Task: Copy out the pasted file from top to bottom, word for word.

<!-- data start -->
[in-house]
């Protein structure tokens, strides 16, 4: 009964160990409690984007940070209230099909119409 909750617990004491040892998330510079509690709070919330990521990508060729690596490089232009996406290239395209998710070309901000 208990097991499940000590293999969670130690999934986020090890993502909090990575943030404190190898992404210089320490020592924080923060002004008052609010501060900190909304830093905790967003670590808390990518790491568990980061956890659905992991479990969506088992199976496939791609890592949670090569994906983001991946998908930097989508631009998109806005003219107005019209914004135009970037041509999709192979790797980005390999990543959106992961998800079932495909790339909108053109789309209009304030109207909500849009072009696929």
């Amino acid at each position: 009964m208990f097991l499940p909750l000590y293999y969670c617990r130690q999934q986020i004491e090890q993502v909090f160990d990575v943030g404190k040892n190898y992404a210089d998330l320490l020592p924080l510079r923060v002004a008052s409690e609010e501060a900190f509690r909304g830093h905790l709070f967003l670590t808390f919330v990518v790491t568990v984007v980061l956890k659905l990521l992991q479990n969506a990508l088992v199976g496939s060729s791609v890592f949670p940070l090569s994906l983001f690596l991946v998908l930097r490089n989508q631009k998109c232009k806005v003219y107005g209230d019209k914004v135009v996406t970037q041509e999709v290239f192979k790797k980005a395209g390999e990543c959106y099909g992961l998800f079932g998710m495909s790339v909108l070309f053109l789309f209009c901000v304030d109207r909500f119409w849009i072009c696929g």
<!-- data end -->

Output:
[in-house]
């Protein structure tokens, strides 16, 4: 009964160990409690984007940070209230099909119409 909750617990004491040892998330510079509690709070919330990521990508060729690596490089232009996406290239395209998710070309901000 208990097991499940000590293999969670130690999934986020090890993502909090990575943030404190190898992404210089320490020592924080923060002004008052609010501060900190909304830093905790967003670590808390990518790491568990980061956890659905992991479990969506088992199976496939791609890592949670090569994906983001991946998908930097989508631009998109806005003219107005019209914004135009970037041509999709192979790797980005390999990543959106992961998800079932495909790339909108053109789309209009304030109207909500849009072009696929």
């Amino acid at each position: 009964m208990f097991l499940p909750l000590y293999y969670c617990r130690q999934q986020i004491e090890q993502v909090f160990d990575v943030g404190k040892n190898y992404a210089d998330l320490l020592p924080l510079r923060v002004a008052s409690e609010e501060a900190f509690r909304g830093h905790l709070f967003l670590t808390f919330v990518v790491t568990v984007v980061l956890k659905l990521l992991q479990n969506a990508l088992v199976g496939s060729s791609v890592f949670p940070l090569s994906l983001f690596l991946v998908l930097r490089n989508q631009k998109c232009k806005v003219y107005g209230d019209k914004v135009v996406t970037q041509e999709v290239f192979k790797k980005a395209g390999e990543c959106y099909g992961l998800f079932g998710m495909s790339v909108l070309f053109l789309f209009c901000v304030d109207r909500f119409w849009i072009c696929g």